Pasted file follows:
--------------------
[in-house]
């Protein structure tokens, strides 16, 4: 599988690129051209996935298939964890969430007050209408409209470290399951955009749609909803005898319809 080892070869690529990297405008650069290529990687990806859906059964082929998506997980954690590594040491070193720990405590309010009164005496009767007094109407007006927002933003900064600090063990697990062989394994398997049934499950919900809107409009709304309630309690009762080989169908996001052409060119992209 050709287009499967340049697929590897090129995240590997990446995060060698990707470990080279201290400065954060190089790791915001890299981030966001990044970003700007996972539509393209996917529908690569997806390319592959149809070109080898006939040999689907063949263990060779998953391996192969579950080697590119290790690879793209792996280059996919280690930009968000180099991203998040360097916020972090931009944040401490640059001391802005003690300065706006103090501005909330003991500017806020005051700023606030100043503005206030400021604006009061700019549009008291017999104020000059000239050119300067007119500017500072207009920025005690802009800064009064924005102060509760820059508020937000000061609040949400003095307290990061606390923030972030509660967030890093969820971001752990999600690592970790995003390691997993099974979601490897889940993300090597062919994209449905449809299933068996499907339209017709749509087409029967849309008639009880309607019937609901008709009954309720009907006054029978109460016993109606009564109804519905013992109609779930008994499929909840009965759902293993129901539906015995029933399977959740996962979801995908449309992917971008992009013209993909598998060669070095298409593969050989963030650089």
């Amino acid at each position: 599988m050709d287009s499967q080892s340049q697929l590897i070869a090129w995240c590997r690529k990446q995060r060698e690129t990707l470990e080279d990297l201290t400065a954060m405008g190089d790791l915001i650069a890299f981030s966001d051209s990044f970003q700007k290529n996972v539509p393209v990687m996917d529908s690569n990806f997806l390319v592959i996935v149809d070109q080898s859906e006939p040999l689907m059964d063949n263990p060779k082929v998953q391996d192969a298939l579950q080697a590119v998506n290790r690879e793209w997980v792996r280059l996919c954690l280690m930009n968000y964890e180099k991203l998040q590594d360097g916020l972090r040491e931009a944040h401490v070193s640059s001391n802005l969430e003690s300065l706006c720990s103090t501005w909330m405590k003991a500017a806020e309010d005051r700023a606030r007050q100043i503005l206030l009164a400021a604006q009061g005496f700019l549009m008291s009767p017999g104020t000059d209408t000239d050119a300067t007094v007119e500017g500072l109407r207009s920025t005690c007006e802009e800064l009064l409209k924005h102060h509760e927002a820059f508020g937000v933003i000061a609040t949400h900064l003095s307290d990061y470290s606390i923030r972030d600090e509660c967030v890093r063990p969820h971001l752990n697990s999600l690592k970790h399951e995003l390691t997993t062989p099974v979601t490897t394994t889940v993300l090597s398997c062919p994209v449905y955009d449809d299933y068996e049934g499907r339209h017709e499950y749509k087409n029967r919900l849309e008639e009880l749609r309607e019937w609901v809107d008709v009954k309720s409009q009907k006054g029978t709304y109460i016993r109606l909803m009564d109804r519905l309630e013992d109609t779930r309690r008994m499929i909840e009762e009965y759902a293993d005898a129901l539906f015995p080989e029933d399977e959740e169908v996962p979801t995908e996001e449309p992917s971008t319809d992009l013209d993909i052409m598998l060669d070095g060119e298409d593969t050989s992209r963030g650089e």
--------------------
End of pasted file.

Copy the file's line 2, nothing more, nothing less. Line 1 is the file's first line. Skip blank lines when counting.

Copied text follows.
């Protein structure tokens, strides 16, 4: 599988690129051209996935298939964890969430007050209408409209470290399951955009749609909803005898319809 080892070869690529990297405008650069290529990687990806859906059964082929998506997980954690590594040491070193720990405590309010009164005496009767007094109407007006927002933003900064600090063990697990062989394994398997049934499950919900809107409009709304309630309690009762080989169908996001052409060119992209 050709287009499967340049697929590897090129995240590997990446995060060698990707470990080279201290400065954060190089790791915001890299981030966001990044970003700007996972539509393209996917529908690569997806390319592959149809070109080898006939040999689907063949263990060779998953391996192969579950080697590119290790690879793209792996280059996919280690930009968000180099991203998040360097916020972090931009944040401490640059001391802005003690300065706006103090501005909330003991500017806020005051700023606030100043503005206030400021604006009061700019549009008291017999104020000059000239050119300067007119500017500072207009920025005690802009800064009064924005102060509760820059508020937000000061609040949400003095307290990061606390923030972030509660967030890093969820971001752990999600690592970790995003390691997993099974979601490897889940993300090597062919994209449905449809299933068996499907339209017709749509087409029967849309008639009880309607019937609901008709009954309720009907006054029978109460016993109606009564109804519905013992109609779930008994499929909840009965759902293993129901539906015995029933399977959740996962979801995908449309992917971008992009013209993909598998060669070095298409593969050989963030650089």